How does one label bathrooms for 30+ gender identities?
For thousands of years, the world operated on the premise that there were only two genders: male and female. Then the 21st century came along.
As a matter of modesty, various societies separated the two genders in various matters such as education, and most frequently, for private matters such as using the bathroom or locker room.
Bathrooms typically used language to denote the appropriate room for people to enter, such as “Men,” “Boys” or “Gentlemen” for males and “Women,” “Girls” or “Ladies” for females. Some decades ago, to address language barriers, many places began adding linear stick figures for men, and a stick figure which seemingly had a skirt or dress for women.
Liberal societies soon challenged those stereotypes. Is a woman defined by wearing a skirt while many females wear pants? Does a man stop being a man if he dons a dress? The liberal advance pushed for more general symbols to replace the stick figures. Circles were used to represent women and triangles were rolled out to denote men’s rooms. Why these shapes? It is unclear. But the migration to circles and triangles has been taken over.
The question now remains of what to do with the newly minted dozens of gender types that municipalities have started to recognize.
International Federation of Red Cross and
Red Crescent Societies (IFRC)
For almost 60 years, the IFRC refused to admit the Israeli emergency group, the Red Magen David to its ranks because Israel insisted on using the Jewish Star of David instead of a Christian cross or Islamic crescent as its logo. It took several years of United States pressure – including withholding dues – for the IFRC to admit Israel in 2006.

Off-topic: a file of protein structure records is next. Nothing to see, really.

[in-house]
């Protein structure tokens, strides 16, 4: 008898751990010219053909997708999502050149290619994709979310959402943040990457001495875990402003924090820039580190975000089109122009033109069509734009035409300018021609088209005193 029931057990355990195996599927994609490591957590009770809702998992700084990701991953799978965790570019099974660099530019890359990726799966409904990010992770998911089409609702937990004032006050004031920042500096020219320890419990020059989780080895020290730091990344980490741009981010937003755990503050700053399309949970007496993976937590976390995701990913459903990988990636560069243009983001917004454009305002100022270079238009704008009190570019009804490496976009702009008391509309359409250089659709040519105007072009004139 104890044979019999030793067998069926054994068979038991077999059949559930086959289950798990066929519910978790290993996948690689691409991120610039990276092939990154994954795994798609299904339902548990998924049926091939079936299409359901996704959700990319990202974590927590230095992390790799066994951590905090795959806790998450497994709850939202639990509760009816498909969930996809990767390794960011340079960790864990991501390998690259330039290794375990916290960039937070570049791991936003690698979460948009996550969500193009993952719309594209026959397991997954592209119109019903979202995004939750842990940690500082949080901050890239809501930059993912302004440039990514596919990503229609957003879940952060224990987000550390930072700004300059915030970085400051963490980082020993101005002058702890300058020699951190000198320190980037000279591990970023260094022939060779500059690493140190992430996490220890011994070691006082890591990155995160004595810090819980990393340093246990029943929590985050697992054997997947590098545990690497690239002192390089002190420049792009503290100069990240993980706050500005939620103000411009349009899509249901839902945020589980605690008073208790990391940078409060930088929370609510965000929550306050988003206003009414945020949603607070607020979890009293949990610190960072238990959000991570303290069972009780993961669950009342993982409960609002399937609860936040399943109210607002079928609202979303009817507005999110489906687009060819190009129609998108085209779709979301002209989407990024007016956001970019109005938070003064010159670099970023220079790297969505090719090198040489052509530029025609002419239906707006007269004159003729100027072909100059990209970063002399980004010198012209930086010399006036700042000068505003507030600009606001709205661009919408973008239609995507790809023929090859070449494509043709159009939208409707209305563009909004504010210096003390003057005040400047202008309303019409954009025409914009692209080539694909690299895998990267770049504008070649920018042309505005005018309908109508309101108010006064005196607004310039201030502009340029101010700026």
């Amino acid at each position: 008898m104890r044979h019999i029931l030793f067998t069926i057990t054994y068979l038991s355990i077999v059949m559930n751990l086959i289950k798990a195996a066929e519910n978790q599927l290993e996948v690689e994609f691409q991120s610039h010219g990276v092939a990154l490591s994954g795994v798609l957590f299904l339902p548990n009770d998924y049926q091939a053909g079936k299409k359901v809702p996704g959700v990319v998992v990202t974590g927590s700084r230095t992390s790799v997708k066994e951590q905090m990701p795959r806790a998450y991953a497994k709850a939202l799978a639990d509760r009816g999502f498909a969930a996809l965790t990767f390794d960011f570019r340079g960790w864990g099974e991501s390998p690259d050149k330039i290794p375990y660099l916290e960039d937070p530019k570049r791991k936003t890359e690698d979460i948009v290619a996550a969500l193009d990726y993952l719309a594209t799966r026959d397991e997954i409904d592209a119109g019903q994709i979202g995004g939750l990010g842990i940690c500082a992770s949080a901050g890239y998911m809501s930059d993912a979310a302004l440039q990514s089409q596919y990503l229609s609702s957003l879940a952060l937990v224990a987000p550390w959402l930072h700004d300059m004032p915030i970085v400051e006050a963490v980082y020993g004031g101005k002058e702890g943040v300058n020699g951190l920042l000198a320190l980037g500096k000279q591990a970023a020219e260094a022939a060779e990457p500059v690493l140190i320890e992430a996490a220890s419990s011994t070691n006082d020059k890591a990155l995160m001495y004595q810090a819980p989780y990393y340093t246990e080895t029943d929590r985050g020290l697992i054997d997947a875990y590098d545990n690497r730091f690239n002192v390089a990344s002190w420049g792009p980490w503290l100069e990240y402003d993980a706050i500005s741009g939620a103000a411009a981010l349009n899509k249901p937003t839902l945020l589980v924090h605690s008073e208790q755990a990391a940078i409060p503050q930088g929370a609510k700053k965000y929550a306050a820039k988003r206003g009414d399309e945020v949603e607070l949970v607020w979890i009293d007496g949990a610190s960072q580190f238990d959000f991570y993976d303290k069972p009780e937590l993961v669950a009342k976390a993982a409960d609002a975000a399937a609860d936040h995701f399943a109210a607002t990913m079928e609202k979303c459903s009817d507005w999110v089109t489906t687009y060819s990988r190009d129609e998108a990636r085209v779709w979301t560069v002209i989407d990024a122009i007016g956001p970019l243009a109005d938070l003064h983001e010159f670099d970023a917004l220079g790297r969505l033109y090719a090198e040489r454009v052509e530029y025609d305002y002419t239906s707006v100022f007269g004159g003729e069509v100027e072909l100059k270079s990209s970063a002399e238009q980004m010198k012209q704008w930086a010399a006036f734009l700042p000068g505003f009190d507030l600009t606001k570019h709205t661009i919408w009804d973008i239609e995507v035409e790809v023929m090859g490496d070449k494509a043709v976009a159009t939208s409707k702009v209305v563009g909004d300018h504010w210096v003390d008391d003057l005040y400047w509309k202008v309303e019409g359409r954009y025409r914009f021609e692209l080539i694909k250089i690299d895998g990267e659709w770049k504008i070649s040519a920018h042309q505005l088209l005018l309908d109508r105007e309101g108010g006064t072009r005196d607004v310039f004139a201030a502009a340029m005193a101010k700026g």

But the IFRC still refused to allow Israel to use its Star of David.
Muslim countries originally offered the excuse of barring Israel’s entry because they objected to Israel’s control of land it captured in the 1967 Six Day War (they could not remember why they objected to admitting the organization in the many decades that preceded the war). Christian countries objected to including the Jewish Star as there were many other religious countries (such as Buddhist Thailand) which would create a confusing string of logos.
A compromise was reached in 2006 in which all countries that did not want to use the cross or crescent could opt to use a crystal / diamond.
Perhaps that will become the official symbol of all non-dominant actors such as non-males and non-females in bathrooms: a diamond which conveys the mass of minorities, the “Others.”
If and when the world adopts the bucket diamond category, will the world similarly be dismissive and persecute the diamonds outside of the dominant genders, the same way that the world attacks the only Jewish State?
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